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Evaluation of the Act to Further Facilitate the Reorganization of Companies: Additional value through self-administration and insolvency plan

Advent Calendar 2018

The Act to Further Facilitate the Reorganization of Companies entered into force on March 1, 2012. The Act amended the German Insolvency Code. It introduced protective shield proceedings, and reformed self-administration as well as insolvency plan. In 2017, after five years of practical experience with the legal innovations, the German Federal Government has had the Act to Further Facilitate the Reorganization of Companies evaluated. The respective evaluation report is available since October 10, 2018. 

The most important result of the evaluation is that the innovations introduced by the Act to Further Facilitate the Reorganization of Companies have essentially proven to be worthwile in practice. A return to the legal situation prior to March 1, 2012 is not desired. The findings of the report will probably - after scientific opinions and political discussion - lead to some adjustments in protective shielding proceedings and self-administration. As a result, there will likely be fewer self-administration procedures in future, but those will then be better prepared and accompanied. 

The report recommends increasing the conditions for access to (provisional) self-administration. Unsuitable procedures should be excluded from the beginning. In addition, the protective shield procedings (Section 270b German Insolvency Code) and the provisional self-administration procedure (Section 270a Insolvency Code) could be merged by amending the law.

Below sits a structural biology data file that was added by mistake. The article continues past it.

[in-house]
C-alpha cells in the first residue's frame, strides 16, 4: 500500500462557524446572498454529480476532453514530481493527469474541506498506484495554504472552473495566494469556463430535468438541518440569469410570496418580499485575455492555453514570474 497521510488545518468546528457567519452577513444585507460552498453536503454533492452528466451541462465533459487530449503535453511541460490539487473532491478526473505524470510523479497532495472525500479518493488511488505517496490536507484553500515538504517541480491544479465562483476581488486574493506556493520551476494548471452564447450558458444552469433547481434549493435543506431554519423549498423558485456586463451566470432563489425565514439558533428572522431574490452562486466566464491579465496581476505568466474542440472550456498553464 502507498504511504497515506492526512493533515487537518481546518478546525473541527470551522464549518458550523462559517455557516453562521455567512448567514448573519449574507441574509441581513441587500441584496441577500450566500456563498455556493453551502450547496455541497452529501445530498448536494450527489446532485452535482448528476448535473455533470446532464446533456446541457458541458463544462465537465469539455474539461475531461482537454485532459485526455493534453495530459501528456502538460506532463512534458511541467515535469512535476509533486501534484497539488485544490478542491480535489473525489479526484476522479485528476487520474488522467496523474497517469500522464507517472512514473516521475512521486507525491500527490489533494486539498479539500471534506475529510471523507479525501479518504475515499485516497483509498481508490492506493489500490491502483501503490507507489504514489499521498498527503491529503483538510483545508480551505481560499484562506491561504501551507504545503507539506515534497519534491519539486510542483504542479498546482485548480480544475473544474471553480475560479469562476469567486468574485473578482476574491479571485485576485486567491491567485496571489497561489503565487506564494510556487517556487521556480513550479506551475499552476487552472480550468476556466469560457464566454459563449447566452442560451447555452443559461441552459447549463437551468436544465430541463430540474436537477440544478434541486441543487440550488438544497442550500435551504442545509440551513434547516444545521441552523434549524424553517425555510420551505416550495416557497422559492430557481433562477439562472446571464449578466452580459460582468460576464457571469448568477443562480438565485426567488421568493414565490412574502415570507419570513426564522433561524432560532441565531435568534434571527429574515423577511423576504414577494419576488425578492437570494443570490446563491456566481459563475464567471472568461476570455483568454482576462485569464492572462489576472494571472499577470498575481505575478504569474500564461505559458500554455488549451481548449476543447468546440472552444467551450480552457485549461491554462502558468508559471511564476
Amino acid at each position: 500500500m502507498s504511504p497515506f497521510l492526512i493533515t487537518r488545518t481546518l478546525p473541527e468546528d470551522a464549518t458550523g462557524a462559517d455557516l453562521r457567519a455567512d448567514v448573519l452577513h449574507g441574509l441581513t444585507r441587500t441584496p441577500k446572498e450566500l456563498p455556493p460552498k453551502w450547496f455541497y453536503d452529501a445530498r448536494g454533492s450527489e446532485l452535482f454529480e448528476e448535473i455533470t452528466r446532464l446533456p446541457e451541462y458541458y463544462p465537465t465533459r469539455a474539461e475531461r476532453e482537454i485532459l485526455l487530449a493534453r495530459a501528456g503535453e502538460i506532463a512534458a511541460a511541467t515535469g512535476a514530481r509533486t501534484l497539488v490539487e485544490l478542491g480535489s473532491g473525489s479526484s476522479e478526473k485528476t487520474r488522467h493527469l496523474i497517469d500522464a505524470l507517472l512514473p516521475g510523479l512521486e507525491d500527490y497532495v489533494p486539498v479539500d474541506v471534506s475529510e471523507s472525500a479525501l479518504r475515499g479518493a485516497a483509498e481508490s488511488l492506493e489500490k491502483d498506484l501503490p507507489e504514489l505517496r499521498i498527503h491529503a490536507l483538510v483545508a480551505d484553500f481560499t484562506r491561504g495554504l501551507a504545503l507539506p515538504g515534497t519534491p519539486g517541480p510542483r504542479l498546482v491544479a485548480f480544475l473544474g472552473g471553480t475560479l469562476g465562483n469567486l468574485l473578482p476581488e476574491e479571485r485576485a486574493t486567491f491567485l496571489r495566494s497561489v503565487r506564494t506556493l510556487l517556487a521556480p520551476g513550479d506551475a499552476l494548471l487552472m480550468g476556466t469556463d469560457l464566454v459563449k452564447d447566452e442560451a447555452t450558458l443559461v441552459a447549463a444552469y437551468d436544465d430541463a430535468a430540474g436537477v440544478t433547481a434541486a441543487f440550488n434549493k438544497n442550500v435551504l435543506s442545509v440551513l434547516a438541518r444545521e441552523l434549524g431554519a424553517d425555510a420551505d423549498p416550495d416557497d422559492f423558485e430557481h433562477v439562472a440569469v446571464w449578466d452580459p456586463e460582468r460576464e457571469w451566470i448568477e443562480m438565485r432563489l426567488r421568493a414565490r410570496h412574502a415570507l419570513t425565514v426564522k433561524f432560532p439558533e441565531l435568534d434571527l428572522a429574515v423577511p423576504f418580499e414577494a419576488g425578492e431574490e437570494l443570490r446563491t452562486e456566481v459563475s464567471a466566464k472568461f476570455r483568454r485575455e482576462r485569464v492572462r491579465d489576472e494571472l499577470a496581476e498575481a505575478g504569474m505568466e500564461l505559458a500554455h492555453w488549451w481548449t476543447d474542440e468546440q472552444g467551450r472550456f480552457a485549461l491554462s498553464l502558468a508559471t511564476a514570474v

Skeptical evaluations of the Act to Further Facilitate the Reorganization of Companies address the fact that provisional self administration procedures were also ordered for debtors which were not suitable. For this reason, debtors' “self-administration worthiness” should be examined in the future. The legislator should lay down minimum requirements such as plausible reorganization concepts in addition to liquidity planning, the support of major creditors and stakeholders in advance, and the assurance of insolvency law expertise. Obvious breaches of accounting and reporting obligations, manifest violations of the obligation to file for insolvency, and any arrears in social security contributions or taxes should speak against “self-administration worthiness.” In cases in which the situation is not clear, there should be no self-administration. The options of canceling self-administration are also to be simplified in the future. Further proposed corrections only relate to individual issues. 

A majority believes that the Act to Further Facilitate the Reorganization of Companies is an important milestone for a positive change in the insolvency culture, moving away from the credo of failure and towards a constructive new beginning. In particular, the insolvency plan procedure is generally working well. According to the evaluation results, the improved collaboration of reorganizers with the insolvency courts is also viewed positively. 

In summary: The Act to Further Facilitate the Reorganization of Companies was a sound construction and the right thing to do. Its reforms, which have meanwhile proven their worth over 6 years of practical experience, will be retained in reorganization practice. Expected adjustments, in particular with a certain aptitude control through admission requirements for self-administration, would be welcomed. These will not change the fact that Germany has a modern and competitive law for reorganization in insolvency, which will be supplemented by extra-insolvency reorganization proceedings in accordance with the requirements of the expected EU Directive in the future. 

Your contacts are the experts of our Restructuring Practice Group. Prof. Dr. Georg Streit and Dr. Fabian Bürk and their team specialize in Reorganization, Corporate Law, M&A, and Litigation.

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